Coconut oil has been a staple for many of us who are into skin, and has become a cure-all of sorts for those who swear by it. But Harvard professor Karin Michels isn't buying into all the hype. Michels even referred to the oil as "pure poison" (oooh, harsh) during a lecture at the University of Freiburg in Germany. But in all fairness, she was referring to the product being consumed, adding that it's "one of the worst foods you can eat." But with so many conflicting arguments about it, this leaves many of us wondering, is coconut oil good or bad? Unfortunately, there's no straight answer, since it all depends on what exactly you're using it for.
According to Business Insider, in terms of using coconut oil in food, Michels, who teaches at the department of epidemiology at Harvard's T.H. Chan School of Public Health, asserted in a YouTube video that recently went viral that there are currently no studies proving that there are any major health benefits associated with ingesting coconut oil — but she did add that the saturated fatty acids found in the oil can lead to clogged arteries.
Now, while coconut oil lovers may take offense to Michels' statements, the professor definitely isn't making any false claims. In 2017, the American Heart Association issued a warning against diets high in saturated fat, which reportedly makes up 82 percent of coconut oil, according to Heart.org. Since coconut oil contains high levels of saturated fat, the advisory suggests ingesting it leads to a rise in LDL — also know as bad cholesterol — levels, which can eventually lead to heart disease and other cardiovascular ailments.
"What some people don’t realize, because instead of doing their research, they followed a health trend, is that coconut oil actually has more fat in it than lard or butter," Cardiologist and Founder of Manhattan Cardiology, Dr. Robert Segal, told ABC News. "The misconception that coconut oil is healthy is likely due to a swell of marketing efforts from the coconut oil industry, or because people are confusing coconut oil benefits with those of coconut water."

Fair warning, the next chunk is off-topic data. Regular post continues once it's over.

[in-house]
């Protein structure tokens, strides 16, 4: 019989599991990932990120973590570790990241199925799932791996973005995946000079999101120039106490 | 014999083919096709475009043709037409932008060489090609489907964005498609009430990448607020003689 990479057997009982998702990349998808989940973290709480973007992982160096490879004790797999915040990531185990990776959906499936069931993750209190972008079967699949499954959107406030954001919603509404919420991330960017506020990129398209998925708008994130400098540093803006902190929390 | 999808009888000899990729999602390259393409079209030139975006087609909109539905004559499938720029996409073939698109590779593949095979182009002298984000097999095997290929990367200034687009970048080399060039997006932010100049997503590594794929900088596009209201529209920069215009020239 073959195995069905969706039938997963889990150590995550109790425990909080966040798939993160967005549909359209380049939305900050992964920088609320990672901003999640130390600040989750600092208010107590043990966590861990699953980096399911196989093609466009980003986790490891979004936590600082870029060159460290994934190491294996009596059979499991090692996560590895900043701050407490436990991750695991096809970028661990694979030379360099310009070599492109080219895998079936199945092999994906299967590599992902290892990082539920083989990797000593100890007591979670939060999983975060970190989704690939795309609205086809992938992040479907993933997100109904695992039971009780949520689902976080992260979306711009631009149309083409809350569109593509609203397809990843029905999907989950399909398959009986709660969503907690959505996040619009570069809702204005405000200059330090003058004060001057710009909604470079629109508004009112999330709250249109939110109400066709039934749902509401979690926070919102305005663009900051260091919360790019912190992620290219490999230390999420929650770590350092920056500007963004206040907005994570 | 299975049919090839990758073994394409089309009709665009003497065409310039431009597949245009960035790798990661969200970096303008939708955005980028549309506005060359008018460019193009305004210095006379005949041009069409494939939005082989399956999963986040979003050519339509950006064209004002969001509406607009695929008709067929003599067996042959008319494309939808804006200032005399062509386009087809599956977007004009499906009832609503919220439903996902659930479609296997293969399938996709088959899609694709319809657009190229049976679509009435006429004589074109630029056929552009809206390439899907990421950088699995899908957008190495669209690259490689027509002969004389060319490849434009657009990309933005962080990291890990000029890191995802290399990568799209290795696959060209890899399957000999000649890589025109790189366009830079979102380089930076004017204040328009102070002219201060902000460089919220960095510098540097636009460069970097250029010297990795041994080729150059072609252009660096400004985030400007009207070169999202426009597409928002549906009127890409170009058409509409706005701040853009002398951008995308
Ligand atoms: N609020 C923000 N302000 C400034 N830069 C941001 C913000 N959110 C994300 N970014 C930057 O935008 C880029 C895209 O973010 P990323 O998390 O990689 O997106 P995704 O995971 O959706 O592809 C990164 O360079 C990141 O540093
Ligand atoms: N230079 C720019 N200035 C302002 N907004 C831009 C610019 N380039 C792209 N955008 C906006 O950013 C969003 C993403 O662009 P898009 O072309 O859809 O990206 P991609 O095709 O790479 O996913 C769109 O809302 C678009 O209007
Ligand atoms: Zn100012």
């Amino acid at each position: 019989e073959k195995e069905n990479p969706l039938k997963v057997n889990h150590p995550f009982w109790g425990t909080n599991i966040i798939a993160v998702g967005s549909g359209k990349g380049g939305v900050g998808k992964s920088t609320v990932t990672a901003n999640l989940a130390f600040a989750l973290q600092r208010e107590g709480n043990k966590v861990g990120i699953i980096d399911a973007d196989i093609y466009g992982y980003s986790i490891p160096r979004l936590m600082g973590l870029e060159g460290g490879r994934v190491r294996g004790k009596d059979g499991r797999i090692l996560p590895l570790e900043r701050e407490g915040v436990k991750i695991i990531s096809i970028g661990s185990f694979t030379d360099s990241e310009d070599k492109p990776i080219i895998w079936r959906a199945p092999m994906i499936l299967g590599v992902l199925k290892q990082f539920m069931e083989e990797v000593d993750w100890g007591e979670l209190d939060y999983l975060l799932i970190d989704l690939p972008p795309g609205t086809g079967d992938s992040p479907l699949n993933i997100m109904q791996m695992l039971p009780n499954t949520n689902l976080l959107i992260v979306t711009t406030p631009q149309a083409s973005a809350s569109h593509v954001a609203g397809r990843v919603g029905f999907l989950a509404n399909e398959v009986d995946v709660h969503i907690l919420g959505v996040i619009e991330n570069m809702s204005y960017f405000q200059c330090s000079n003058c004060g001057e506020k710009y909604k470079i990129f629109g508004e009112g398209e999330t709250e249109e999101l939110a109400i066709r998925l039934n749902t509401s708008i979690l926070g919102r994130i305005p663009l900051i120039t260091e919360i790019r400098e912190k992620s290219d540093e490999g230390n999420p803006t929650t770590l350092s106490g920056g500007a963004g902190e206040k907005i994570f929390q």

In 2015, the FDA reportedly shut down claims that coconut oil could be considered as "healthy," since it contained more than 15 percent of calories from fat. The group also cautioned against using it for treating issues like "gastroenteritis, ringworm, hemorrhoids, ear aches, joint and muscle inflammation, and heart disease." Instead, the FDA recommends using pharmaceutical products that have undergone extensive clinical trials to treat these types of medical conditions.
But don't throw away your stash of coconut oil just yet, because while it may not be the best to eat, it does have great benefits for the body when used topically.
"What may not be of benefit to your heart, still can help your skin when applied topically," Dr. Joshua Zeichner, Director of Cosmetic and Clinical Research at Mount Sinai Hospital, tells Elite Daily. "The very fact that its harmful to your health in general when ingested can actually be helpful when applied topically to your skin. These natural fats help form a protective seal over the skin to calm inflammation and help repair a damage skin barrier."
But coconut oil isn't just great when applied directly to the skin, Dr. Zeichner suggests. He also says that he would recommend using the product for the hair and nails as well.
Back in 2013, New Beauty reported that, because of coconut oil's chemical structure, it works to penetrate the hair shaft, which can help to strengthen the hair and give it more flexibility. This can be a game-changer for anyone who is currently dealing with breakage and split ends.
In addition, celebrity manicurist Skyy Hadley told Byrdie why she loves using coconut oil around the nail area, especially massaging it into the cuticles. "You can certainly go as long as you want without washing coconut oil off your cuticles — the longer, the better," she said. "Doing this will help strengthen your cuticles, moisturize the skin around your nails, and get rid of hangnails."
However, if you're ready to part ways with the natural oil, or you're just looking for a less greasy option, Dr. Zeichner recommends using lotions that contain ingredients like oat extract that are just as moisturizing, but won't leave behind a residue. "Vaseline Intensive Care Essential Healing Lotion ($3.49, target.com) is light, easy to spread, and does not leave the skin feeling greasy," he says.
So it turns out coconut oil may not be "pure poison" after all — as long as you're using it in effective ways.